WASHINGTON — If there's an opportunity to escape the deadly blast of a grenade, the Army trains soldiers to take it.
When an Iraqi insurgent threw a grenade into the Humvee where Pfc. Ross A. McGinnis manned the machine gun, he had time to jump from the turret and save himself.
But he didn't. In a matter of seconds, with four comrades stuck inside, McGinnis yelled "grenade" into his microphone, dropped down the turret and used his back to smother it.
On Monday, during a solemn White House ceremony, President Bush presented McGinnis' parents, Tom and Romayne, with a posthumous Medal of Honor for their son, who absorbed the grenade's blast and saved the other men.
"America will always honor the name of this brave soldier who gave all for his country and was taken to rest at age 19," Bush said. "No one outside this man's family can know the true weight of their loss."
Eighteen months later, memories of the incident remain seared in the souls of those whose lives McGinnis saved. In interviews, McGinnis' brothers in arms -- flown in from as far away as Germany -- choked up as they recounted the attack on their convoy on Dec. 4, 2006.
When the grenade -- thrown from a nearby rooftop -- landed, McGinnis shouted into his microphone to alert the men below. With that, truck commander Sgt. Cedric D. Thomas counted down.
"I was like '3-2-1.' Just like that," Thomas said. "The truck filled with black smoke."
"If [McGinnis] wouldn't have blocked it with his body, there's no doubt that nobody would have escaped it," said the Humvee's driver, Sgt. Lyle Buehler, who was wounded by shrapnel.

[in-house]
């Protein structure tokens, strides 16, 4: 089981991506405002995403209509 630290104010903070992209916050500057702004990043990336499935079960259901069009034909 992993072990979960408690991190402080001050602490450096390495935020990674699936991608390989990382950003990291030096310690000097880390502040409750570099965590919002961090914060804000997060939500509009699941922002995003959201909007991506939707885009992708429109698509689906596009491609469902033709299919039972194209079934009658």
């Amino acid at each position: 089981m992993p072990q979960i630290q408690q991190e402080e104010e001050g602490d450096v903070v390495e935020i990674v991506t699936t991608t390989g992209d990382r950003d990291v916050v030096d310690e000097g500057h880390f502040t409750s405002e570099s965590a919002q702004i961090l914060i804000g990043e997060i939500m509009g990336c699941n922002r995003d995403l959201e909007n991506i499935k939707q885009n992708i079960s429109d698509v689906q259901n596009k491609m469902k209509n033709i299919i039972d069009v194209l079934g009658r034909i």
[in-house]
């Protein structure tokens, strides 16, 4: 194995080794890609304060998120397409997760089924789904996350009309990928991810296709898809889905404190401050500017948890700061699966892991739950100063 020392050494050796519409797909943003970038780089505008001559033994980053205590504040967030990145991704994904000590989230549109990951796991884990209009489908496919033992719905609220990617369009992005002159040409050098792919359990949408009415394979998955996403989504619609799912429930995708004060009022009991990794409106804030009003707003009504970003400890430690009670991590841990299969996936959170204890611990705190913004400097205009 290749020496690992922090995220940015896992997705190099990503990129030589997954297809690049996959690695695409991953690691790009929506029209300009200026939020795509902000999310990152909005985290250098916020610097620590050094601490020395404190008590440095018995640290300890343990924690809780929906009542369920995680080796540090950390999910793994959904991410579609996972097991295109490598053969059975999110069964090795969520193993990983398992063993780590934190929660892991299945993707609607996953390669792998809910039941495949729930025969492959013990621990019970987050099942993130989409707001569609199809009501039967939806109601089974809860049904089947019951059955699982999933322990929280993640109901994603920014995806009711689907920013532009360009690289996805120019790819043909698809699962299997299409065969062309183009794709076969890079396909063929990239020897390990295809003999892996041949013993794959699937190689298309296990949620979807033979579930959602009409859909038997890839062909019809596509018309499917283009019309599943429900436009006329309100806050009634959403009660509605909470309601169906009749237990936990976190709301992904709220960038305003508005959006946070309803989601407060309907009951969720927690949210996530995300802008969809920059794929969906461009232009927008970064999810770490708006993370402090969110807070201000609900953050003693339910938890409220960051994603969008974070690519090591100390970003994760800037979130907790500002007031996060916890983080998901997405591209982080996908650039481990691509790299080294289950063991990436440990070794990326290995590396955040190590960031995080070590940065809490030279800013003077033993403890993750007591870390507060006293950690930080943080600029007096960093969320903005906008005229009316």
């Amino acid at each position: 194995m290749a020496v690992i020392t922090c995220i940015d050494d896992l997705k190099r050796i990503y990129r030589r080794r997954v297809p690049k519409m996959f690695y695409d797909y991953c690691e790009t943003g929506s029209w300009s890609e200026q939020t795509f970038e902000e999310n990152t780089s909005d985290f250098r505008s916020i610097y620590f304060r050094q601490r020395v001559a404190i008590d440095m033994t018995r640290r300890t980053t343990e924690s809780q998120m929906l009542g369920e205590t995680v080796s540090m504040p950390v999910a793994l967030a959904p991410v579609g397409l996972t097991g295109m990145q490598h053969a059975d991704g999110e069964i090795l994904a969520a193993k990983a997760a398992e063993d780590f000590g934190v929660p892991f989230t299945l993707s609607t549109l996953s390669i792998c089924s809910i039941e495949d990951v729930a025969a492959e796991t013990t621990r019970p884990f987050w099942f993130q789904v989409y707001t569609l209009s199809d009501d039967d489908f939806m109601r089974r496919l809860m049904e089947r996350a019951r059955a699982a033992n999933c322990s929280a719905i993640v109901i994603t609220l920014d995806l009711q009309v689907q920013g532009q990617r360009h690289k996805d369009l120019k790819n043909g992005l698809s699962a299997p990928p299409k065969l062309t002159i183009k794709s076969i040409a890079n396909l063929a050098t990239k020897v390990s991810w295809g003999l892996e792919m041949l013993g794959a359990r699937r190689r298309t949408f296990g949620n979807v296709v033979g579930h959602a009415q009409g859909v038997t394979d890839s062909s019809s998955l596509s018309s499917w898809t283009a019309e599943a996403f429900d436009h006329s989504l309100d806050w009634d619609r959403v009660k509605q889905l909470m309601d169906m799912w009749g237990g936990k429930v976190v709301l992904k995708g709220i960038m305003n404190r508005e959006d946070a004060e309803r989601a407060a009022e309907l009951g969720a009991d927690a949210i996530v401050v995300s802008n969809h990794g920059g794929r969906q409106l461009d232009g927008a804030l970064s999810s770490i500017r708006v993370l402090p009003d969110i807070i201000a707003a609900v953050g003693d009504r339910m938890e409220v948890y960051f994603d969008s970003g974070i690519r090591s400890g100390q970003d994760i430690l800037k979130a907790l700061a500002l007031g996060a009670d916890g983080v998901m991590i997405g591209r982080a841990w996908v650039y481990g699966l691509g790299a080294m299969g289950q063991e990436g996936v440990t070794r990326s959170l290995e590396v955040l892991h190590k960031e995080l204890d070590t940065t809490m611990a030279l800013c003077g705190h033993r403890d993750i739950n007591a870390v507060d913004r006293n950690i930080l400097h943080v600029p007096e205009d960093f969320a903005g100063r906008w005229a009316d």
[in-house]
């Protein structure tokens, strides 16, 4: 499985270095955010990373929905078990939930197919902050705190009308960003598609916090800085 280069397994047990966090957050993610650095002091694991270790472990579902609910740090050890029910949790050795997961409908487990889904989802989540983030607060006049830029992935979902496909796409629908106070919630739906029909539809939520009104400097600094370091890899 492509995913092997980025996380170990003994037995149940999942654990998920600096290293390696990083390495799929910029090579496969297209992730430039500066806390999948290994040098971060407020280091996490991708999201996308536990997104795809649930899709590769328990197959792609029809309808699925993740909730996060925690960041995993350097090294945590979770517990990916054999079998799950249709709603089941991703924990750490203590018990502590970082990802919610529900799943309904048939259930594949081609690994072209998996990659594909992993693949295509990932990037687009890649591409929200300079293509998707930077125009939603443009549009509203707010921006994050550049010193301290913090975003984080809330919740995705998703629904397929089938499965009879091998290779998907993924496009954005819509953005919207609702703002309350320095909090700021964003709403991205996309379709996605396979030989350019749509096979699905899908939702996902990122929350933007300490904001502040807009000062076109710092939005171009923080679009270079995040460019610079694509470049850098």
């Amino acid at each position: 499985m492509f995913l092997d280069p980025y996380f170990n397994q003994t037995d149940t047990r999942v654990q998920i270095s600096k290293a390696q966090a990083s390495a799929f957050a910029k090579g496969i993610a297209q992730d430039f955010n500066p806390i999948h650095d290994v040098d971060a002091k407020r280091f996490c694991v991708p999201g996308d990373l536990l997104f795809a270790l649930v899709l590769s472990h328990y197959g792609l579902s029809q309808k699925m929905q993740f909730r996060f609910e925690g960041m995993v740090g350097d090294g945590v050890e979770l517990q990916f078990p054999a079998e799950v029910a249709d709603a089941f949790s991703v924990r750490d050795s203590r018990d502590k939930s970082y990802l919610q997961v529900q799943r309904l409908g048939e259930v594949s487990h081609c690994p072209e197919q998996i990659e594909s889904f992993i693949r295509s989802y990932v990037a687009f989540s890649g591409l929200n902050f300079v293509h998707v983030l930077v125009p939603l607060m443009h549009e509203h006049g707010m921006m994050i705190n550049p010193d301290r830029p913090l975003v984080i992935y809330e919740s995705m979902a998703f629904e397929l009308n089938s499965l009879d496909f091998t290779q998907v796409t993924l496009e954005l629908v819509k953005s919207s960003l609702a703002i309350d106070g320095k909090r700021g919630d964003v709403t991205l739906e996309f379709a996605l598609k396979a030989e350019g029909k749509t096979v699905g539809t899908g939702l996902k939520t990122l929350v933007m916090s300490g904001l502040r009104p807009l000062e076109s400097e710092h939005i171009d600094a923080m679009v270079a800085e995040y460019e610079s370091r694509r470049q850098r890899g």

A month before, a similar situation had occurred with another convoy. When a grenade landed inside a Humvee, the gunner jumped out, as he had been trained to do. That grenade turned out to be a dud.
"In the days that followed, McGinnis said he didn't know what he would do," Buehler said. "I felt the same way. It's hard to say what you'd do."
Now, Buehler said, he lives with a feeling of guilt every day.
"Any time I have something good in my life, a family gathering or anything, I think about his family, how his family doesn't have that anymore," he said. "And he could have had that. And it hurts."
Raised in Knox, Pa., a town about 50 miles northeast of Pittsburgh, McGinnis joined the Army at 17 through its delayed-entry program, which allows enrollees to learn some military fundamentals before they get to basic training.
"I guess about the only thing you're really going to remember about my son is that he did the right thing at the right time," his father, Tom McGinnis, said at a news conference after the ceremony.
After his death, McGinnis was promoted to the rank of specialist and was awarded the Purple Heart, the Silver Star, the Bronze Star and the Army Good Conduct Medal.
In addition to his parents, he is survived by two sisters.
During Monday's ceremony -- only the fourth time the Medal of Honor has been presented for exceptional valor in the Iraq war -- Bush was noticeably choked up.
"We were supporting each other because he said if I cry, he would probably cry," said Romayne McGinnis, relating an exchange she had with Bush in a private meeting before the ceremony. "If he cried, then he'd make me cry."
In an interview, McGinnis' roommate, Cpl. Brennan Beck of Lodi, said that lately he had been dreaming a lot about his buddy. A week ago, he said, he dreamed about walking around with his friend on their base in Iraq. McGinnis -- who would have turned 21 on June 14 -- was wearing the Medal of Honor around his neck, and everyone was saluting him.
"He goes, 'Man, I hate being saluted all the time,' " Beck said, recalling the dream. "So I asked why he doesn't just take the medal off. He looked at me and said, 'Man, you know what a chick magnet this is? All the girls talk to me.'
"I woke up," Beck said. "I missed him so bad, but I had a smile on my face. It was so real."